Sharon Sullivan
ssullivan@gjfreepress.com

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July 26, 2012
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Fins Grill moves to Main Street

Longtime Alaskan fisherman Ron Hegge said he misses the ocean since moving to the desert, but not the long days and nights when he'd be out at sea for three or four weeks at a time.

Now retired and a Grand Junction resident, Hegge continues to deal with fish - which is fortunate for Grand Valley seafood lovers.

Hegge and his wife Judy Hegge opened Fins Grill, a restaurant dedicated to offering sustainable and healthy wild-caught fish, in March 2011. Early next week, the restaurant will relocate to 420 Main St. from its previous location at 683 Horizon Dr. in the Safeway Shopping Center.

Fins Grill will be open Monday through Saturday, from 11 a.m. to 9 p.m.

Hegge bought a boat and began fishing for salmon in Oregon around 1972. Ten years later he went to Alaska, bought additional boats and fished in Alaskan waters until 2006.

Sometimes he and his crew would be out on the ocean for three or four weeks at a time.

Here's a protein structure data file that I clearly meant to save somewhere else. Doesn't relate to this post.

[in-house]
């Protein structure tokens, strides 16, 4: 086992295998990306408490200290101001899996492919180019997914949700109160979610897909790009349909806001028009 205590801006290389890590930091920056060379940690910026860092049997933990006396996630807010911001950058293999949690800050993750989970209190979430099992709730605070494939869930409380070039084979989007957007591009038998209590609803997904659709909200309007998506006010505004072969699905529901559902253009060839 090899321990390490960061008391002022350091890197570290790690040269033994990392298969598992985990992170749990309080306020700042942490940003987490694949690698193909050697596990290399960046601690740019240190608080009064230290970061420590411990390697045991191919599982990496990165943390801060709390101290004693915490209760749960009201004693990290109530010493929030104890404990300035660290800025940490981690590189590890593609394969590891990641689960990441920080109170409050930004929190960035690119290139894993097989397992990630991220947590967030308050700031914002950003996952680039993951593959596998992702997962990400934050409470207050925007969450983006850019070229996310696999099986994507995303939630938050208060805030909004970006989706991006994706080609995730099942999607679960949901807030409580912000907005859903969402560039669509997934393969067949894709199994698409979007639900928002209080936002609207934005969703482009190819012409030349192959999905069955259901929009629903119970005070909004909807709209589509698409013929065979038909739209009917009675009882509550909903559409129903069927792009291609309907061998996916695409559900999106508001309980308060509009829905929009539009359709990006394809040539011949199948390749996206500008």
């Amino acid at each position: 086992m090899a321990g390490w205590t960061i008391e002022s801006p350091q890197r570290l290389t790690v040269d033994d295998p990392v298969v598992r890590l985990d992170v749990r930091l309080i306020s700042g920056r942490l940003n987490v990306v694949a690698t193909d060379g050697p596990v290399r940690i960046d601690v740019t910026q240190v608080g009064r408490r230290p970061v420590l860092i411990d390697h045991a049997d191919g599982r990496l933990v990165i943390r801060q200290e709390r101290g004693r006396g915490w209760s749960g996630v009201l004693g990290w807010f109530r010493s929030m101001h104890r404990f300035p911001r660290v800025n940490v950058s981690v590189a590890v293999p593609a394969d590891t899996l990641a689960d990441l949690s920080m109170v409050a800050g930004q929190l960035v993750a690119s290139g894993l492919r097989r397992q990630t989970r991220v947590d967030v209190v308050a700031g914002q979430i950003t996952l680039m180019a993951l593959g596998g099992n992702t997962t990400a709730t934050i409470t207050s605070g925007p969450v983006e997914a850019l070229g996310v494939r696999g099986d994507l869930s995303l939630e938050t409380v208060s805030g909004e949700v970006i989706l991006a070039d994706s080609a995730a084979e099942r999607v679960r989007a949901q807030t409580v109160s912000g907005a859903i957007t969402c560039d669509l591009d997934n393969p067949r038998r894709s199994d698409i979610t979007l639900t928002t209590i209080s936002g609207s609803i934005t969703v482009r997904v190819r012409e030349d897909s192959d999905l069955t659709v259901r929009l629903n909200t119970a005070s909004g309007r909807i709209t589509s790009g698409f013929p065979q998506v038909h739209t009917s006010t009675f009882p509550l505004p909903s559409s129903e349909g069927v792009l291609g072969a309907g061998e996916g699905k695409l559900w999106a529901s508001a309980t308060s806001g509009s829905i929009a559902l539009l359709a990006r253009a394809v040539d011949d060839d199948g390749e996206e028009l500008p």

"We fished in the gulf of Alaska, the Bering Sea and the Aleutian Islands, so we saw lots of stormy weather," Hegge said.

When the weather was bad, they'd try and find a place to "harbor up." And if at sea, they'd quit fishing and ride out the storm.

As a commercial fisherman for 30-plus years, Hegge knows the resource and cares about it. That's why his restaurant serves sustainably caught seafood - meaning it's not over-fished, but "harvested and managed in a manner the resource will not be harmed," Hegge said.

The fish Fins serves is also fresh-frozen, making it comparable to fresh caught, Hegge said.

"A lot of fish is frozen and then sent overseas for re-processing where it's thawed out again" and used in various ways, such as steaks, or breaded fish sticks, Hegge said.

"The fish we sell was only frozen once - that's a big difference," Hegge said.

Fins' seafood is from Alaska and wild-caught, except for the shrimp because there are not many shrimp species recognized as sustainable, Hegge said.

Farm-raised fish are kept in small restricted areas with lots of other fish, and are highly susceptible to disease. For that reason, farm-raised fish are constantly given antibiotic-laced pellets, Hegge said.

"They don't eat the natural food that fish in the ocean eat," Hegge said. "And they will often escape and contaminate wild strains."

In Alaska, Hegge was active in fishery groups concerned with protecting fish and sustainability issues. He was also appointed to the Advisory Panel of North Pacific Fisheries Council, a body that overseas all fishing in Alaska's federal waters. Additionally, Hegge represented Alaska as a voting member on the North Pacific Fisheries Council.


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The Post Independent Updated Jul 30, 2012 11:11AM Published Jul 26, 2012 04:27PM Copyright 2012 The Post Independent. All rights reserved. This material may not be published, broadcast, rewritten or redistributed.